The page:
C: You are the Google calendar queen though; I bow down to your calendar scheduling skills.

J: I calendar everything. It’s all in there. I have to do that because otherwise I’ll forget. I’m very visual. I have to see everything laid out. I want to see how everything fits together. Plus if you have to travel for work you have to be so careful with your time. Plus I try to schedule so I’m not working 24/7. That is consistently one of my biggest challenges. Especially when you work for yourself and work from home.

C: Let’s talk about this because I think there is a big misconception about working from home. Yes it’s great sometimes, it’s convenient with no commute time. I think people think that you’re working less because you’re home but I work longer hours now than I ever did when I was in an office.

J: It’s a give and take. I work more now too now that I am working for myself. But it’s way more rewarding too.  I like what I’m doing and it doesn’t feel like work.

C: Oh yea I turned my hobbies into my job.

J: But you have to make time for other things like your health and your relationships/friendships. It’s so easy to get on the computer at 7AM and still be on at 10PM. But it ultimately hinders your creativity. It’s not good for your relationships. So that’s why, to bring it back to where we started, it’s important to have a schedule.

C: I think you need to be patient with yourself too though. I had a lot harder of a time being disciplined when I first got started. But it quickly becomes apparent that if you’re not working you’re not making money. You’ve got to put the hours in. It gets easier and easier to sit down and do what you need to do. Once you get some wins, it helps too. There are weeks where I look forward to Monday because I’m waiting to hear back from someone I’ve pitched, it’s exciting.

J: Give yourself time off too.

C: I’m so bad at that.

J: We may be the two worst people to ask about this.

C: Do as we say not as we do.

How do you handle social media overload/or feeling inadequate?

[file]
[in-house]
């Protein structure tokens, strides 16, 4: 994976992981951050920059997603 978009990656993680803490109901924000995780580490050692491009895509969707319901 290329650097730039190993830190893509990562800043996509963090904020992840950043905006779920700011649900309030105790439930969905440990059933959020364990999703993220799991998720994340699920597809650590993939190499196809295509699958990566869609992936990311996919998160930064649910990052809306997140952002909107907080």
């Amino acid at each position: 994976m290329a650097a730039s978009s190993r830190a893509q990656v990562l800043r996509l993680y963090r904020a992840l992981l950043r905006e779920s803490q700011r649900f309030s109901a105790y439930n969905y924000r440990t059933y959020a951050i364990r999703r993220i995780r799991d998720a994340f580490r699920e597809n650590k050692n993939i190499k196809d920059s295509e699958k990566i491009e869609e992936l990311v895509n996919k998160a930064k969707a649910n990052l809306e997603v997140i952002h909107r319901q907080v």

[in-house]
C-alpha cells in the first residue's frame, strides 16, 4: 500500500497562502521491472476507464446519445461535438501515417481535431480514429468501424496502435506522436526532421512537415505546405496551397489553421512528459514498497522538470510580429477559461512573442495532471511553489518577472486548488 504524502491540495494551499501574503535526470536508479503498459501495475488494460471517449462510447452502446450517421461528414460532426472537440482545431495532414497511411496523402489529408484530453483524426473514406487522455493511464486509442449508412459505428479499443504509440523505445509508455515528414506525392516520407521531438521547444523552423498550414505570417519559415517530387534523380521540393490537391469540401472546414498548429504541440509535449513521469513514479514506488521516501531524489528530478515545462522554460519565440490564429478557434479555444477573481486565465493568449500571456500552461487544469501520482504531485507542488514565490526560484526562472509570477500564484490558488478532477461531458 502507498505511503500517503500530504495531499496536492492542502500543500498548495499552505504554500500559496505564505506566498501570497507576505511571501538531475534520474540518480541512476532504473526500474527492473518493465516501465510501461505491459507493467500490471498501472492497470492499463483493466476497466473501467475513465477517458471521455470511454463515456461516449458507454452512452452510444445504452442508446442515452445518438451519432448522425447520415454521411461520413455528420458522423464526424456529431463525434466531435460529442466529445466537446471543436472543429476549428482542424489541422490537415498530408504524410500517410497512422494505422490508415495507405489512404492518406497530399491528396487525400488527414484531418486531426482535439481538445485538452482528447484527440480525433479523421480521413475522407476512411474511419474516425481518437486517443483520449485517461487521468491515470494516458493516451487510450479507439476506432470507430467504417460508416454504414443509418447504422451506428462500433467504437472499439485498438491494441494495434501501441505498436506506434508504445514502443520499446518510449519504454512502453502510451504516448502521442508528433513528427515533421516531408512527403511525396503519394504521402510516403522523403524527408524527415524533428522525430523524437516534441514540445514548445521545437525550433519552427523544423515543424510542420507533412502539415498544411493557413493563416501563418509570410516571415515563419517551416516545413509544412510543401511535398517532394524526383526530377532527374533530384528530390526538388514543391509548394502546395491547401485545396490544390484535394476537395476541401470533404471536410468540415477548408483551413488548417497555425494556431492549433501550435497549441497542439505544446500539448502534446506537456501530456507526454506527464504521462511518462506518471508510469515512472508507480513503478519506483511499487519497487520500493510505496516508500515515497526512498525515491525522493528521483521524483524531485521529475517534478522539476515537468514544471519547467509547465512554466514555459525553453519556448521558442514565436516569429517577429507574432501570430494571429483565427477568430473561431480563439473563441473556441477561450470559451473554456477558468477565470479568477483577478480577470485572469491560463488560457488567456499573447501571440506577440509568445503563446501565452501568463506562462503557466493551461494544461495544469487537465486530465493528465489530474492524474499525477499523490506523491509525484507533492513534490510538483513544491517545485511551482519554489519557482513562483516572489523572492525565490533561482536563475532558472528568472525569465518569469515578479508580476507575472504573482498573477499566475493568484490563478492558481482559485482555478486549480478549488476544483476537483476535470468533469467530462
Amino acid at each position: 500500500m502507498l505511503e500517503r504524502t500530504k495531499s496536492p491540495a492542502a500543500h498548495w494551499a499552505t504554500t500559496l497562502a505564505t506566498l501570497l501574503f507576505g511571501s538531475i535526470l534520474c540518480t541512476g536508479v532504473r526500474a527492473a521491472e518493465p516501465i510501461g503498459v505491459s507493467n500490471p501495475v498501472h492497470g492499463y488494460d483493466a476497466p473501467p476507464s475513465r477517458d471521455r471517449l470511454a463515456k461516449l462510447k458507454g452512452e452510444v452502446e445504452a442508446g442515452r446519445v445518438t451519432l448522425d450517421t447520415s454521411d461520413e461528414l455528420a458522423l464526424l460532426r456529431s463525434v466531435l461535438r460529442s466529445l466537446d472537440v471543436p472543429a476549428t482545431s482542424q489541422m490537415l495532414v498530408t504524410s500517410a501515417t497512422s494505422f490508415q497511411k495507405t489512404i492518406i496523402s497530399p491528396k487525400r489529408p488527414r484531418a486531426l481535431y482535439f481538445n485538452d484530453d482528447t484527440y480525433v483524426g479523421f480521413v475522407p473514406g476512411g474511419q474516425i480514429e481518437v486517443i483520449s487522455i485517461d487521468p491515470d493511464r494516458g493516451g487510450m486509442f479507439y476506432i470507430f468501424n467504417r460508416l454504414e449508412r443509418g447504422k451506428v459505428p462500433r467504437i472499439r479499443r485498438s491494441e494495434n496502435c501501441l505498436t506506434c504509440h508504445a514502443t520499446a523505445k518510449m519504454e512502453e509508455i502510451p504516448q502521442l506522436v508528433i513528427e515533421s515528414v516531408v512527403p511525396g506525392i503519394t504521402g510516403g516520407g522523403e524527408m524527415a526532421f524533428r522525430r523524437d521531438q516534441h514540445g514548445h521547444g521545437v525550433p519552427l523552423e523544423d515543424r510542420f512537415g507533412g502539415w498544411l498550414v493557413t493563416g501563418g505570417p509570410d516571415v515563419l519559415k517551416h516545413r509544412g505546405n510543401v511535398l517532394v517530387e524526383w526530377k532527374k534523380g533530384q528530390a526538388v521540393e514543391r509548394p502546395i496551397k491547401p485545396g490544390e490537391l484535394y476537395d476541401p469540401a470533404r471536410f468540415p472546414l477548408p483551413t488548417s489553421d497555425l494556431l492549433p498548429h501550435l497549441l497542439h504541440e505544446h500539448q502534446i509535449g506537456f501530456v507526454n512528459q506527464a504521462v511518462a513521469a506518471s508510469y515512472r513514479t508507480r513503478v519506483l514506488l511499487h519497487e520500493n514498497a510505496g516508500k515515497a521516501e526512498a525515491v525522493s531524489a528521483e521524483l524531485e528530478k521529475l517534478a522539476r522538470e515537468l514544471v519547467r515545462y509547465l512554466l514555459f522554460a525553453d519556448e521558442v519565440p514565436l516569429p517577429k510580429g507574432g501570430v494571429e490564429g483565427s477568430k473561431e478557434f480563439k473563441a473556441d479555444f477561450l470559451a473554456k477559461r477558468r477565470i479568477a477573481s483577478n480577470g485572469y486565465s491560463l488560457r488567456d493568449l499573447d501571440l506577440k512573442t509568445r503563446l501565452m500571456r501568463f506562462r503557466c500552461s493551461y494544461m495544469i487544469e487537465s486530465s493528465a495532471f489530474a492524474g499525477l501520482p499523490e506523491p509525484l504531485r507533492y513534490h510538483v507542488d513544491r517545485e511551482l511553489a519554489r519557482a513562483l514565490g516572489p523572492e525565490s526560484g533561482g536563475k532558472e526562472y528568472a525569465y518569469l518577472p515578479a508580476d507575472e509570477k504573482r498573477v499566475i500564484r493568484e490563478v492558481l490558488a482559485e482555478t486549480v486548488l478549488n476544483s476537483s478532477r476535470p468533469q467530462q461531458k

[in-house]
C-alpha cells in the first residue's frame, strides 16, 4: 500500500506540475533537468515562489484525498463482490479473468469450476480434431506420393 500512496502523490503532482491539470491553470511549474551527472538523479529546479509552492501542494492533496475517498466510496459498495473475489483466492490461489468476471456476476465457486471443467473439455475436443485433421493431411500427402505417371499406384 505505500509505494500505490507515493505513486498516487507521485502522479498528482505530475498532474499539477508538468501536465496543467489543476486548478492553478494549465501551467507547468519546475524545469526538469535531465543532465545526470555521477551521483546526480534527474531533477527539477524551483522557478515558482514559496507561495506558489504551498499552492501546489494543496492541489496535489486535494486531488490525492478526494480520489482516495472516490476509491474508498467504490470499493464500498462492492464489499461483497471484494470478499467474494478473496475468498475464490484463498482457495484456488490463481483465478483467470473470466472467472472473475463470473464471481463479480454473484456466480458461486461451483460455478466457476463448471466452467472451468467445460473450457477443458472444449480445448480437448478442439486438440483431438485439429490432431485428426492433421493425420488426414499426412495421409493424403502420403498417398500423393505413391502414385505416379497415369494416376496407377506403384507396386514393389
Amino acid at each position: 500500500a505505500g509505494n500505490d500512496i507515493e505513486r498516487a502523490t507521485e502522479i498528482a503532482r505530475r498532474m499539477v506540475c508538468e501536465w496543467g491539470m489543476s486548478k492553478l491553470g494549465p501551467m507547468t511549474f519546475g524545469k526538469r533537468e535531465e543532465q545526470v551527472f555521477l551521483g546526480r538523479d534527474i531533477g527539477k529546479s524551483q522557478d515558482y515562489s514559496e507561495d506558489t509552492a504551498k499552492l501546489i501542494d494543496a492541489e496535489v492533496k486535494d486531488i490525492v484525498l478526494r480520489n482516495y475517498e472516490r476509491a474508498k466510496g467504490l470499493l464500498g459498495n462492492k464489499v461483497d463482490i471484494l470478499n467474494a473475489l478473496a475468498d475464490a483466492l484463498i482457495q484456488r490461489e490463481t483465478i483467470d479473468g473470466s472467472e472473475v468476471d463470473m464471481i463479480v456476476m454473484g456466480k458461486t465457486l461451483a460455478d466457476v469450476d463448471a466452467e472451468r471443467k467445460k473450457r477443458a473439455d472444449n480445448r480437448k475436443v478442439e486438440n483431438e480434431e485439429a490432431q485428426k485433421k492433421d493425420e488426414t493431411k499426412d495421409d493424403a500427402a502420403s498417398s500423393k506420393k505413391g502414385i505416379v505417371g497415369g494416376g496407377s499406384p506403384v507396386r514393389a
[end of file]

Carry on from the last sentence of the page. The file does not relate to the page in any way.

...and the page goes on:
C: I take a step back and remind myself that you never know what is going on behind an image. A photoshoot is like open heart surgery with one little pretty piece in there. If you could see what it looks like outside the camera frame it’s anything but glamorous. I’ve been living by this motto: stay in your lane. I’m going to do what I do and do the best I can, and not be looking around at everyone else. Tune out the noise.

J: I have this convo all the time with blogger friends of mine. Especially in blogging because it seems like everyone’s life is on display. You never know how someone got that collaboration or that trip. You never know what that person is going through at home. It’s a complete waste of time to sit around worrying about what someone else is doing or what they have and compare it to your situation.

C: I think it’s human nature, but to focus on it too much is detrimental and unnecessary. When you embrace talent and surround yourself with talented people you become better. I have a cheering squad (full of people who do what I do) who see the greatness in me in even when I don’t.

J: Be that for someone else too. When you have people like that, and you can be that for someone else, it makes you feel good.

C:  People don’t tell people enough that we like something they did. And I like to try to take the time to do that.

J: You never realize how much that means to a person.